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I've been growing some apples from seed. I had four growing in one pot, then transplanted them into four separate pots. They have survived the transplant I believe, but one of the pots has a light-blue mold growing on the surface of the soil.

I'm not exactly sure what kind it is or where it came from, but the other three pots haven't shown signs of mold growth yet, and hopefully I'll never see any.

Each of the pots have the same schedule of watering and sun light (in response to a previous answer, likely over watered), they have the same soil found here. (It's a mixture of mostly that and some potting soil, but the potting soil hasn't been the cause in the past.

They're in small pots, and I'm living in a really small space so making a 5-gallon bucket of bleach-water isn't optimal. How can kill the mold in the pot, and prevent it from growing in the other three?

  • I would like to know if the 4 pots are all made of the same material, if the soil used is the same for all, if all 4 are in the same place with the same exposure to water and sun. Could you explain it, please? – violadaprile Apr 16 '13 at 17:41
  • I tried to respond to your comment by clarifying my question, thanks! – Throsby Apr 16 '13 at 22:37
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The answer to your second question, "how prevent it from growing in the other 3", is as follows:

  • Move this plant away from the other three
  • Disinfect your tools every time you've used on the diseased plant
  • If possible, disinfect your hands too.

After you have saved the other plants, we can examine your first question, "How to kill the mold in the pot". Starting as an immediate measure, I agree with the suggestions made by Kevinsky. Id est, removing manually the mold.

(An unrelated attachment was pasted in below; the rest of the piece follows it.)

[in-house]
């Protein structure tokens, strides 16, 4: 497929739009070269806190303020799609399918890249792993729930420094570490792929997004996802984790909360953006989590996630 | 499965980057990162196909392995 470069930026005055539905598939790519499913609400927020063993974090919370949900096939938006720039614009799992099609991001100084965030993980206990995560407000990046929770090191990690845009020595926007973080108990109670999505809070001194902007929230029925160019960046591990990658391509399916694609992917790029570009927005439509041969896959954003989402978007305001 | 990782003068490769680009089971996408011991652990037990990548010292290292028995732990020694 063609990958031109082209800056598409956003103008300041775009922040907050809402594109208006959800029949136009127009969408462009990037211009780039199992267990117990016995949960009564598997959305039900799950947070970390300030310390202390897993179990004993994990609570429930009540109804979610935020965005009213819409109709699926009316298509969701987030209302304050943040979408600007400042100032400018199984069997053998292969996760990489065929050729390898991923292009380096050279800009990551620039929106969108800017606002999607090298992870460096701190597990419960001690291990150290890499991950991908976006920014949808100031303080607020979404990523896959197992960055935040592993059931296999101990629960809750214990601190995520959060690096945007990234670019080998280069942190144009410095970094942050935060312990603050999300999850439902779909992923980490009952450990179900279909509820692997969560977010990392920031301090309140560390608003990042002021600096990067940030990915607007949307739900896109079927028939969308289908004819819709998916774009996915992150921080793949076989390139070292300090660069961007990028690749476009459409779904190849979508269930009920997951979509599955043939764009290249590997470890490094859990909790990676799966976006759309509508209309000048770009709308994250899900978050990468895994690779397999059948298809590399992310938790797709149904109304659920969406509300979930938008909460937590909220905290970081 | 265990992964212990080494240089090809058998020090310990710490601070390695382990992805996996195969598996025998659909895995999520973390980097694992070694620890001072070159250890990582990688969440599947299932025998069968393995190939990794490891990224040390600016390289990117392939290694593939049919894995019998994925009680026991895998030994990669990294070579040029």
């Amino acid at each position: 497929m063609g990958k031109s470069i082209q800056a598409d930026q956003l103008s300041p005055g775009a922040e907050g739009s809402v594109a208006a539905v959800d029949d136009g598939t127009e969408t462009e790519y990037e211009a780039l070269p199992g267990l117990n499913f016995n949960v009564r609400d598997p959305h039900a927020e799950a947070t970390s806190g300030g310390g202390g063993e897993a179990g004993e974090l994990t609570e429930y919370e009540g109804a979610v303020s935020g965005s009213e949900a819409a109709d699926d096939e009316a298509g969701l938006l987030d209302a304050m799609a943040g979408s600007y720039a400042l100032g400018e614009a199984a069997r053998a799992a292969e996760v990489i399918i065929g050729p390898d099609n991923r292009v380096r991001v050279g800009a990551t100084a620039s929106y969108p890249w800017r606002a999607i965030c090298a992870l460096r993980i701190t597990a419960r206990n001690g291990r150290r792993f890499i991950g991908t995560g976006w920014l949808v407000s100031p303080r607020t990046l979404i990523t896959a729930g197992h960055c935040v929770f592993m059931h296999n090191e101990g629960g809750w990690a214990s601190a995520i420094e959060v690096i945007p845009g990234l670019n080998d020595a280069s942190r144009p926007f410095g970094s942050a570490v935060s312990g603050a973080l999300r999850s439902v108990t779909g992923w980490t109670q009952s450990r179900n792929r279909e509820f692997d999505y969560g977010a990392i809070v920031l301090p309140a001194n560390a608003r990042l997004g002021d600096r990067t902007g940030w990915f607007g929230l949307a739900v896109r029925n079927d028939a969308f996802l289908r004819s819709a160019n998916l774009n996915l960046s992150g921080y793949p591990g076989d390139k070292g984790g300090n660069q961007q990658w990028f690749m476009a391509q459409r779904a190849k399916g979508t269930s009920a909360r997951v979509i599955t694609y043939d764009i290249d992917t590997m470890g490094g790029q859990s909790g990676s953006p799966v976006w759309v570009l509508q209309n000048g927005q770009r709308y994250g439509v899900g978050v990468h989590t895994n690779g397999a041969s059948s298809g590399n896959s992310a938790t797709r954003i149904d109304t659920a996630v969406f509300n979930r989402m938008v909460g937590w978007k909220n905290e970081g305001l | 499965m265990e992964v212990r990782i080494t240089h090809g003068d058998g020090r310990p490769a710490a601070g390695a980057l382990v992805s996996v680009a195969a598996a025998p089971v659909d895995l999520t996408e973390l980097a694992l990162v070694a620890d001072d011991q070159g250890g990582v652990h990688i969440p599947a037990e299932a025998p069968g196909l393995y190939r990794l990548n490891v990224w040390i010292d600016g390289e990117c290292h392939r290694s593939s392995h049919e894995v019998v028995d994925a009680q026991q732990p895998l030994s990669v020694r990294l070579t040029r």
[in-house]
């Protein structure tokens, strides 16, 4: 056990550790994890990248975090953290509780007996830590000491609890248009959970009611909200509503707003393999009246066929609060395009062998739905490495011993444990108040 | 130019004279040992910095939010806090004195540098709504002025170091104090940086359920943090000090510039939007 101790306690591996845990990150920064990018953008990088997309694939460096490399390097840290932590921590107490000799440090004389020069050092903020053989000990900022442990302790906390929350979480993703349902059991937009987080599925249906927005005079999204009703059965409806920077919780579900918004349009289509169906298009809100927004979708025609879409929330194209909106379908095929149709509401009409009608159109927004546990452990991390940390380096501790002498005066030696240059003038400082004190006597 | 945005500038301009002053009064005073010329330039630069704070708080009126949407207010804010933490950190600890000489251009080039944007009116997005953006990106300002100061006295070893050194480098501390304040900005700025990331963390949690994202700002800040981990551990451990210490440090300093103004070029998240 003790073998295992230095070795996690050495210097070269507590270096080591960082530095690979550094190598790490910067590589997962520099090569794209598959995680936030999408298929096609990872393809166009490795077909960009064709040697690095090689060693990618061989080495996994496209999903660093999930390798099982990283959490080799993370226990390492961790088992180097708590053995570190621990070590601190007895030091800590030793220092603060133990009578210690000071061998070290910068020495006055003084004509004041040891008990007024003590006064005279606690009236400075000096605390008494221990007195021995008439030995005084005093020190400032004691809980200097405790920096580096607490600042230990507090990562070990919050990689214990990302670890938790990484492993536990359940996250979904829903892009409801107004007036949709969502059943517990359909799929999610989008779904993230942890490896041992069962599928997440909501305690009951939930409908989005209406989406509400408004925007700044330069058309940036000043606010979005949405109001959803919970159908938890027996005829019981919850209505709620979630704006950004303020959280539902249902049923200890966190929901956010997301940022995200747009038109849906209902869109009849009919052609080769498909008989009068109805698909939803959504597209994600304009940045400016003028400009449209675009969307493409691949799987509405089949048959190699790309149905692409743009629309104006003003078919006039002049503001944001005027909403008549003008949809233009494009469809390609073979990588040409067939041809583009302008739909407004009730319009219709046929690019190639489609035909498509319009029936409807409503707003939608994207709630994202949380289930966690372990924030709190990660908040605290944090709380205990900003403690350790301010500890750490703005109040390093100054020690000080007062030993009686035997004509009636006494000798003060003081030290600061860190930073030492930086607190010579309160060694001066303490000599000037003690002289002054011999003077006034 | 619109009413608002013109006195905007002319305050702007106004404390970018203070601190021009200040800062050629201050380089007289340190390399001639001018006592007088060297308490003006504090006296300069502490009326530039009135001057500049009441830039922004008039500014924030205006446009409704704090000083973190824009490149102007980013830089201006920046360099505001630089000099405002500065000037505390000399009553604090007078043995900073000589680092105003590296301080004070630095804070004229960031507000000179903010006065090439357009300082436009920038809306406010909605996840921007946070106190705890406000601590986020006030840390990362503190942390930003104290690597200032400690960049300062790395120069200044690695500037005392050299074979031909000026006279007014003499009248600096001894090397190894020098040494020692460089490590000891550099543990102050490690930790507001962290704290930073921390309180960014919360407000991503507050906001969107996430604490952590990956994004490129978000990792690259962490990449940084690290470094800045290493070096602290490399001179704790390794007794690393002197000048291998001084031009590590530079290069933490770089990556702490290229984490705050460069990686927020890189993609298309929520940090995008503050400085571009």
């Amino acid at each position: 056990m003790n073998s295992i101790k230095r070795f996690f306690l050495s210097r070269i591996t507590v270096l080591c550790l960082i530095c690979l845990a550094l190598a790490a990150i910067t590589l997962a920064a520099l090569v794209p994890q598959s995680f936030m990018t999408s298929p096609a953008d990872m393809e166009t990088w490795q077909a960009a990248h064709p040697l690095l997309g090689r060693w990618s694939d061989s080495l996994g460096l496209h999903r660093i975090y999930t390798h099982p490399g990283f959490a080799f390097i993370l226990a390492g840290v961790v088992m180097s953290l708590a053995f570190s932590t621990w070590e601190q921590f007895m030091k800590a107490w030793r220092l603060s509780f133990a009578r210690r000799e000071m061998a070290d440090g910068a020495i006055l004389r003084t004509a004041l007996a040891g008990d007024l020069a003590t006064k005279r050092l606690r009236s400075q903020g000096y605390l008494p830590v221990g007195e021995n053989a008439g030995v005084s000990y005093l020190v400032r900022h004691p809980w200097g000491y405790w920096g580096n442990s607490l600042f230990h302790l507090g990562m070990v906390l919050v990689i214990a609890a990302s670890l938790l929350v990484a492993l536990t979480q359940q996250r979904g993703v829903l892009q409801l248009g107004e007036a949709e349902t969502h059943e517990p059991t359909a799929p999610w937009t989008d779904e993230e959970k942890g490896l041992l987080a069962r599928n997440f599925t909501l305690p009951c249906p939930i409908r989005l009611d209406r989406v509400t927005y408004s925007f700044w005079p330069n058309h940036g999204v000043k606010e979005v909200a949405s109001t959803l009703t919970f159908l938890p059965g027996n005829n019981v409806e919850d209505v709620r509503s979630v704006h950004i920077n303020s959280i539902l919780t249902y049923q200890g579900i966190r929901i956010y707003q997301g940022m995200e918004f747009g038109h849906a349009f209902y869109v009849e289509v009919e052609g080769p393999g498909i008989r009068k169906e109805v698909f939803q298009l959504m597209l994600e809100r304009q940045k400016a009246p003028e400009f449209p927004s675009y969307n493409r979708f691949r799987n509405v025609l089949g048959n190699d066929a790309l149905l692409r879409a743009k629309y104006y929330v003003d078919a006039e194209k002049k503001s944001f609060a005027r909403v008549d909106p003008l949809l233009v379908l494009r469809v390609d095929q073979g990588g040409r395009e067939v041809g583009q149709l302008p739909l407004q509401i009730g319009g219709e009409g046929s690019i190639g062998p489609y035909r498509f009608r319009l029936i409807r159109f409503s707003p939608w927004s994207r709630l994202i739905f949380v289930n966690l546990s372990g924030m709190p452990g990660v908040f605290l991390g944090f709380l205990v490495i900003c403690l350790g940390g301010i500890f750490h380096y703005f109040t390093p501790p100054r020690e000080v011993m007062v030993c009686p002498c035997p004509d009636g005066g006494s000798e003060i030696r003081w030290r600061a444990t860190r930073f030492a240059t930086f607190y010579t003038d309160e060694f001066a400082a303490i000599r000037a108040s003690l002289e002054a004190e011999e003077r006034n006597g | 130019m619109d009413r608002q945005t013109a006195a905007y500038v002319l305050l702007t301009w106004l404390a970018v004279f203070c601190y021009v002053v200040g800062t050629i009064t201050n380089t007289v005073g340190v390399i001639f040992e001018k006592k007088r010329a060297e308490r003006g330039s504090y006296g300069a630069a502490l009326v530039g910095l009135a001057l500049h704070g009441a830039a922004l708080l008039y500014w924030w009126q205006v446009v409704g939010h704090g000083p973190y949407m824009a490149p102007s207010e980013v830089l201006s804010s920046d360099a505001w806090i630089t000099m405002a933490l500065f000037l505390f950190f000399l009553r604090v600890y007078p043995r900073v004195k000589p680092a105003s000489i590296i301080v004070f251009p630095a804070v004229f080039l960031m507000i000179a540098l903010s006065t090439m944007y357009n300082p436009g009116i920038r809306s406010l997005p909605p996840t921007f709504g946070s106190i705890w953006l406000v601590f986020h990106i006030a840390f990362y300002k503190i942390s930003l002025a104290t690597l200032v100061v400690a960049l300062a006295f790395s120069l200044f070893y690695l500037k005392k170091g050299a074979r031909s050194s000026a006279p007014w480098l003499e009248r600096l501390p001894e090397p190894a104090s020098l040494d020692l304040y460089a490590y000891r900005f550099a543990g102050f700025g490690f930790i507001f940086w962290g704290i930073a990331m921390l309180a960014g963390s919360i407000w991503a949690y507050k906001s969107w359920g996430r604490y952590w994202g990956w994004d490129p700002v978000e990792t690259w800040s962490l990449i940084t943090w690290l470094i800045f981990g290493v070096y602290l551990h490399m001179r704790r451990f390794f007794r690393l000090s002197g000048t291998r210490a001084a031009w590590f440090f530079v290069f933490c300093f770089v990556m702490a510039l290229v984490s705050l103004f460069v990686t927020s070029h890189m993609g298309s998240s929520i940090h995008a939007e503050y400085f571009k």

But we do not have data on what this mold is. It could be an algae (Cyanobacteria), or a mold (fungi, like Phytophthora citrophthora, Penicillium italicum, or other else) or some lichen (fungi + algae). The colour is the same, more or less. To distinguish among them, we can start a cursory examination of view (texture and presentation are different), but an exact result we can have, possibly, from a microscopic examination.

Different causes require different remedies. I believe that a thorough examination would probably be too complicated. But certainly, I think, the mold is not only on the surface but also inside the ground.

So, to help you if you feel like it, you can

  • Remove the plant from the pot
  • Completely change pot and ground (for algae and lichens)
  • Disinfect the bare roots and the stem with a fungicide (for fungi)
  • Plant again your apple tree in an uncontaminated environment.

Try to do this quickly, without subjecting the roots to temperature changes or drafts. In this way, you deal with all the issues from various sides and it is possible, I believe, to solve them. This is what I would do.

2

This should do the job:

  • Manually remove the mould from the surface of the soil
  • keep the plant a little drier
  • increase ventilation
  • move to a sunnier location

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